Why not work with the Council to create the plan? It’s so easy to cast stones. It looks like you took the time to put together a plan for the north parking lots…that’s great…you should take it a step further and see if it can be implemented with the larger plan. You are upset that there is consensus on the Council. you have to start somewhere and a feasibility study is the right way to go when you are probably talking about several billions of dollars being spent on a public/private partnership.

    • bflahaven says:

      Thanks for your comment Sean. We (Hill East residents) would love to work with the Mayor and Council on a plan for RFK. We actually did work with the city 10 years ago to create the Reservation 13 mixed-use master plan for the site just south of RFK.

      Unfortunately, city officials often move forward with their own ideas for the site without seeking community feedback (see debate about football training facility on Res 13). Before introducing his bill, Councilmember Orange should have shared his ideas with his constituents in Wards 6 & 7. If he had done so, he would have learned of concerns about his ideas and also about the CRYSP proposal. Instead, he moved forward without seeking community feedback.

      I also disagree that there is consensus on the Council for this plan. While 6 Councilmembers introduced this bill, 7 did not sign on or cosponsor. That sounds more like a split than consensus.

      Thanks again for weighing in.

  5. […] complex centering on a rebuilt, 100,000-seat RFK Stadium. But the actual text of the bill, highlighted recently by ANC6B commissioner Brian Flahaven, is even […]

  6. susan says:

    Was this site ever considered for the new FBI headquarters? It seems like it would have been the perfect location, near the metro and the beltway

    • bflahaven says:

      Thanks for the comment Susan. While there would certainly be enough land for a new FBI HQ, I don’t think this is the best use for the site, particularly given the security requirements needed. Such a building certainly would not help connect the neighborhood to the Anacostia waterfront.

  7. […] complex centering on a rebuilt, 100,000-seat RFK Stadium. But the actual text of the bill, highlighted recently by ANC6B commissioner Brian Flahaven, is even […]

  8. BuildNewFieldsNow! says:

    Sean writes:
    “Why not work with the Council to create the plan? It’s so easy to cast stones. It looks like you took the time to put together a plan for the north parking lots…that’s great…you should take it a step further and see if it can be implemented with the larger plan. You are upset that there is consensus on the Council.”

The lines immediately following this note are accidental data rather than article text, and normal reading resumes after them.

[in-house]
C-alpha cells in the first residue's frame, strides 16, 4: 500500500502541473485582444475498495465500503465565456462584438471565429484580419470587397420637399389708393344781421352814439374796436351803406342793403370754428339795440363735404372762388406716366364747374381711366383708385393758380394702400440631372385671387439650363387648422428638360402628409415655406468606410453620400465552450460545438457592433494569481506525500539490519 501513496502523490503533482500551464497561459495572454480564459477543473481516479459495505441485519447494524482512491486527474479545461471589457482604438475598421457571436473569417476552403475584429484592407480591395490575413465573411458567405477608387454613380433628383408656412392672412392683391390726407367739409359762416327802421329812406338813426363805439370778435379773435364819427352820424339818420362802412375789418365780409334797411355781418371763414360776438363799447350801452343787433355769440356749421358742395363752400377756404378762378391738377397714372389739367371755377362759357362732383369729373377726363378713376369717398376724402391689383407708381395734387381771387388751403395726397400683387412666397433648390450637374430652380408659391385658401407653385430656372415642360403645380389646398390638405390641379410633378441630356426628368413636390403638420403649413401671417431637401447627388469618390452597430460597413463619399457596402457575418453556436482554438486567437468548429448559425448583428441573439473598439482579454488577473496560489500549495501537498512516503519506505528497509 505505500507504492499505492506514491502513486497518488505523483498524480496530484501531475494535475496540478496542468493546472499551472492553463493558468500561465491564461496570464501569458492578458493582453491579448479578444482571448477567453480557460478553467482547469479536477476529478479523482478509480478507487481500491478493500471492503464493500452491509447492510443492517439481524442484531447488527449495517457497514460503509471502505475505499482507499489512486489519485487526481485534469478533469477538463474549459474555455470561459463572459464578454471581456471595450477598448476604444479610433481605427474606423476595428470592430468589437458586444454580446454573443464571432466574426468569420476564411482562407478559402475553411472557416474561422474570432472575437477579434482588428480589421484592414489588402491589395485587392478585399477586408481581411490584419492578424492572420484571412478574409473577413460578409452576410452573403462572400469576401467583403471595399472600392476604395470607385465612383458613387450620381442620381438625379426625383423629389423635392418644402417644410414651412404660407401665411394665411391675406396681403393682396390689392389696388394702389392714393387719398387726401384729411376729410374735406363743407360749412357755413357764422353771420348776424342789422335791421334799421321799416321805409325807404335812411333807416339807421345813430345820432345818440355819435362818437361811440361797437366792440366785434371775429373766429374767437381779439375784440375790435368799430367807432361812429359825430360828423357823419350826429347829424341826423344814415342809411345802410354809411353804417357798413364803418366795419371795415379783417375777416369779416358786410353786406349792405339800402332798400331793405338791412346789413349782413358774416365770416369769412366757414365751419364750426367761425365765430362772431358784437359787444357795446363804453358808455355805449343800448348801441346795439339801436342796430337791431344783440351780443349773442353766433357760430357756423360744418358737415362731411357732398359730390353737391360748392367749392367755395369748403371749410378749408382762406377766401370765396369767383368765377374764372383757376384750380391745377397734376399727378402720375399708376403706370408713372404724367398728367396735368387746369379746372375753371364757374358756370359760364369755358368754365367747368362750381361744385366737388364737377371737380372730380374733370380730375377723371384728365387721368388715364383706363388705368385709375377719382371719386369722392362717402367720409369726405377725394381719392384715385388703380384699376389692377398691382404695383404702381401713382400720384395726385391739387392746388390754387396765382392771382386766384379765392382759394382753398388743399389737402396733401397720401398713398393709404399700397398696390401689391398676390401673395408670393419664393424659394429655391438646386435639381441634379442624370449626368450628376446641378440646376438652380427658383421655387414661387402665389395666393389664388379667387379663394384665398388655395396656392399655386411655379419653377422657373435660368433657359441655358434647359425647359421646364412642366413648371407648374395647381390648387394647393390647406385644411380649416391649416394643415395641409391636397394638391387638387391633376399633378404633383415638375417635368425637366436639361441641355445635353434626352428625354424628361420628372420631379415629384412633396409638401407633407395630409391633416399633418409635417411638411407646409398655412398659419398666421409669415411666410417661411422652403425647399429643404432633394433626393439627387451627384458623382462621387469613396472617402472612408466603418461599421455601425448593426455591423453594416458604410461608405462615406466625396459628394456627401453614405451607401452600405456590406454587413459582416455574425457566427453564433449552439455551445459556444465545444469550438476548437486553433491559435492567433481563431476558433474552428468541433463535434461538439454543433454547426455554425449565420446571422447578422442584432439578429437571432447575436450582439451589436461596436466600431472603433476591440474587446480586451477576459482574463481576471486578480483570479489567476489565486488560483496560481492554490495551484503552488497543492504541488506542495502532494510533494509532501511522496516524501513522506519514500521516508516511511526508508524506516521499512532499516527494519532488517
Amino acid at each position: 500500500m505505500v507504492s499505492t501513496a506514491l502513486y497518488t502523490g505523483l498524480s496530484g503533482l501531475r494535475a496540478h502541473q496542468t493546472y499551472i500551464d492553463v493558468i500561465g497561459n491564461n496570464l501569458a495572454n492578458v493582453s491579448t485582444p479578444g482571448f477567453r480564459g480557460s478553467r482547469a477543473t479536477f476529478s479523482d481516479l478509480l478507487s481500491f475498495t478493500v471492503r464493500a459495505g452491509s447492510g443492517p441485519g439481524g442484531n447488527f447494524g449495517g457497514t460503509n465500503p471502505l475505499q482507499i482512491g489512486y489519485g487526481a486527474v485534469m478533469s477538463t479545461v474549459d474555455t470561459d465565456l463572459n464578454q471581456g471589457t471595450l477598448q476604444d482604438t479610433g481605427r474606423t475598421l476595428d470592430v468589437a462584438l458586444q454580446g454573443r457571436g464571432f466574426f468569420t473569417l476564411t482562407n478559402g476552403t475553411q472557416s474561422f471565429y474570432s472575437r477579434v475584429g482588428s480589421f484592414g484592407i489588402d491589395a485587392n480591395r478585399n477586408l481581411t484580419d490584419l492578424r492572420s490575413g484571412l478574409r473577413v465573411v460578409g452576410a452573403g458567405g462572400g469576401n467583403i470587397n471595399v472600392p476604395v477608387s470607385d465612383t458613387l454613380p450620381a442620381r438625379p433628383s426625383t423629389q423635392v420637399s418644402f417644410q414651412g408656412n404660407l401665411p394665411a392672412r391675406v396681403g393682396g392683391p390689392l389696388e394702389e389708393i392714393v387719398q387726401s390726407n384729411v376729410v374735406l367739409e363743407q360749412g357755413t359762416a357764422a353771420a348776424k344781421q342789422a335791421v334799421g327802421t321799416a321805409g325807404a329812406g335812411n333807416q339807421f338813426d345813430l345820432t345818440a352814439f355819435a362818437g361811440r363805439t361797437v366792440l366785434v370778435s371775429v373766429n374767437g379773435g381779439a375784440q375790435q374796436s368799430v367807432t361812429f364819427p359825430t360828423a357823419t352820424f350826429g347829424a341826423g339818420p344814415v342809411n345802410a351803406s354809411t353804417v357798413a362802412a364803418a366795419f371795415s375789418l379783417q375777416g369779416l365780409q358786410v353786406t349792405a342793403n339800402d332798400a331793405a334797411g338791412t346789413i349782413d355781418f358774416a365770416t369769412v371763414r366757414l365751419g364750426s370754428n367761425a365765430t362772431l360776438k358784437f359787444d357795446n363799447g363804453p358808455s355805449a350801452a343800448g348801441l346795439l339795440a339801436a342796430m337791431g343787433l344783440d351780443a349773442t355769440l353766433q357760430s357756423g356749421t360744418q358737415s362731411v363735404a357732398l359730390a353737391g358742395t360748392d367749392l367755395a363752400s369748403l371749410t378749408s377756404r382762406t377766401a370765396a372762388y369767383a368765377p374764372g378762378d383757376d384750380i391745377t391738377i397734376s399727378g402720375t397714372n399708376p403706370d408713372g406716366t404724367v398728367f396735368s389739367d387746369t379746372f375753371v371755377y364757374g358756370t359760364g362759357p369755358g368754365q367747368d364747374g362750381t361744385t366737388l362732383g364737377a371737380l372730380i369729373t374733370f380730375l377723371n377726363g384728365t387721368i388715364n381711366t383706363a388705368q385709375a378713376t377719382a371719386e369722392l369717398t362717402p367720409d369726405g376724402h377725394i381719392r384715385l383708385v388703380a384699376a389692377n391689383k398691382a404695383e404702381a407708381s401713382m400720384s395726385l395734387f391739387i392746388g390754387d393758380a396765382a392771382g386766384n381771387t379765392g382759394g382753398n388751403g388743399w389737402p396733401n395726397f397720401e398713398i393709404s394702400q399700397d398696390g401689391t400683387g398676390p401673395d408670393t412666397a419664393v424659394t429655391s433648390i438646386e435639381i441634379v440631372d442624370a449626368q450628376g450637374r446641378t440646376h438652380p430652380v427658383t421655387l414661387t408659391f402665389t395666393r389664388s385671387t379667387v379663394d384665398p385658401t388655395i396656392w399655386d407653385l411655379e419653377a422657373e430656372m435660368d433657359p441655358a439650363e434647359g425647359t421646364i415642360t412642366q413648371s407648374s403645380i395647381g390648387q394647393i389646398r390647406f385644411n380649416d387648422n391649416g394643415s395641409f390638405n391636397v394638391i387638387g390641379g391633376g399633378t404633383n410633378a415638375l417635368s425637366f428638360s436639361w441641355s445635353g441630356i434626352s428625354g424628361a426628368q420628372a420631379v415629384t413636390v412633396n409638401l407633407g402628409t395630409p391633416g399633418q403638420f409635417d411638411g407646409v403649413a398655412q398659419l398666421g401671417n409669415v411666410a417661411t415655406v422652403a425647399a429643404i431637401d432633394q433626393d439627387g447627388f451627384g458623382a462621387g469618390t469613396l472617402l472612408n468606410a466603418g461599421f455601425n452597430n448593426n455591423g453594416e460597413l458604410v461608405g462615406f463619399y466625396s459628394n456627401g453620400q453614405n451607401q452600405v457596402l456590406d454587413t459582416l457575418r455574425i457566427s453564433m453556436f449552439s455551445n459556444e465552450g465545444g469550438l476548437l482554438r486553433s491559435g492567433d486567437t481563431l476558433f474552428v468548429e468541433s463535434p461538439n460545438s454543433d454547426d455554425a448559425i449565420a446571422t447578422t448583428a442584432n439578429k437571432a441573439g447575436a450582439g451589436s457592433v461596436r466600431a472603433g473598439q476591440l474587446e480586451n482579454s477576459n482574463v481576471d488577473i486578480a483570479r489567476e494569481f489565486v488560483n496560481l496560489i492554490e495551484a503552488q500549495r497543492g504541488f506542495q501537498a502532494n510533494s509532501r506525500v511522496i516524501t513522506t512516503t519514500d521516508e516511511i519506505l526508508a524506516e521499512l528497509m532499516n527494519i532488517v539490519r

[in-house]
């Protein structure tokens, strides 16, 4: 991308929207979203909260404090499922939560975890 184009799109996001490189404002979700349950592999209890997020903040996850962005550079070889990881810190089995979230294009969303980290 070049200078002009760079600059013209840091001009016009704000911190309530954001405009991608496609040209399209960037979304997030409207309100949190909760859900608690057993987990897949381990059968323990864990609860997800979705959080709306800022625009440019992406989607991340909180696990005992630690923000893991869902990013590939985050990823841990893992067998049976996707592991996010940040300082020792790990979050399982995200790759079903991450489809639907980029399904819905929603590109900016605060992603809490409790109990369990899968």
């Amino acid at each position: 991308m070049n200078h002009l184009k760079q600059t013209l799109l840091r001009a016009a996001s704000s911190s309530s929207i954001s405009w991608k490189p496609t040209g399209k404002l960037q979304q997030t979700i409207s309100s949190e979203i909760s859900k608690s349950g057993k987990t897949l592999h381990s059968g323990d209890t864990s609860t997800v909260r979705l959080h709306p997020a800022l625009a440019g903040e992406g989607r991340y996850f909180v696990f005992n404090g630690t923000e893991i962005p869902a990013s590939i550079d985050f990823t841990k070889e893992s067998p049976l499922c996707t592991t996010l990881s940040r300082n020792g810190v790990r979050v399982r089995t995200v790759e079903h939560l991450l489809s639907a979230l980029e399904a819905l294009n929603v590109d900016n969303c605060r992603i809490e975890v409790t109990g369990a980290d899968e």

The plan for the Capitol Riverside Park has been around for about 2 years now. This “Study” effort just came up because many members of the Ward 6 and 7 community have been advocating for creating this space in the wasteland that is now the North Parking lot. I is vacant, except for a couple of events a year and the weekend flea market.
    Councilmembers who have delayed this popular and practical proposal have come up with a way to oppose the project, without having to explain why and continue to stand in the way of a community-based project,the Capitol Riverside Park, that has a great deal of merit.
    Dreaming about building a new stadium for the Washington Football team has stopped any improvement in that area since they moved to MD in 1996. Why waste more time?
    http://www.capitolriverside.org/

  9. […] out shortly thereafter. Neighborhood commissioner Brian Flahaven did, though, and has published a blog post summing up the details of Orange’s proposal, or as the Washington City Paper calls it in their own blog item, “The 5 Strangest Parts of […]

  10. […] A thorough analysis of Vincent Orange's superdome/waterpark proposal [Commissioner Brian Flahaven] […]

  11. Sean says:

    I’m curious as to why everyone thinks this is a crazy idea.

    Rewind to the DC government agreeing to build the Verizon Center – I’m sure it was considered wacky at the time.

    This plan does not go far enough.

    Why not place a university/trade school in the plan?

    How about a new hospital?

    The soundstage is so we stop losing revenue to other cities.

    You should get your plan for the North Parking lot placed in the mix.

    I don’t think members try to exclude community input, they just know a plan needs to be put in place.

    A public private partnership needs to created to make this economic development project a reality for so many.

    The amount of jobs pre and post construction is probably in the thousands.

    I don’t see anyone else with plans to create thousands of jobs – can someone please point me in the direction of a sitting Councilmember with a plan?

  12. Marilyn White says:

    I like it. I thought a Neiman Marcus, Nordstrom and Bloomingdales would be nice anchor stores. I like the swimming pools and spa ideas. And I don’t want athletic fields and frankly I think a stadium is a waste of space (even though my family held 3 primo seats at RFK for its entire run with the Washington football team whose name shall not be mentioned). It could really do something for the eastern side of the city to put major retail here. I am not a sophisticated person obviously but it sounds like Mr. Orange has some good ideas to me to bring life to a spot in the city that has long been overlooked.

    • dc51state says:

      Sine the NPS has control of the space and it is designated for a sport-related purpose ONLY it will not allow the retail space that you are in favor of.
      Sorry you are not supporting the athletic fields that mas a great deal of community support behind it. Our young people deserve a place to play; and so do adults, too!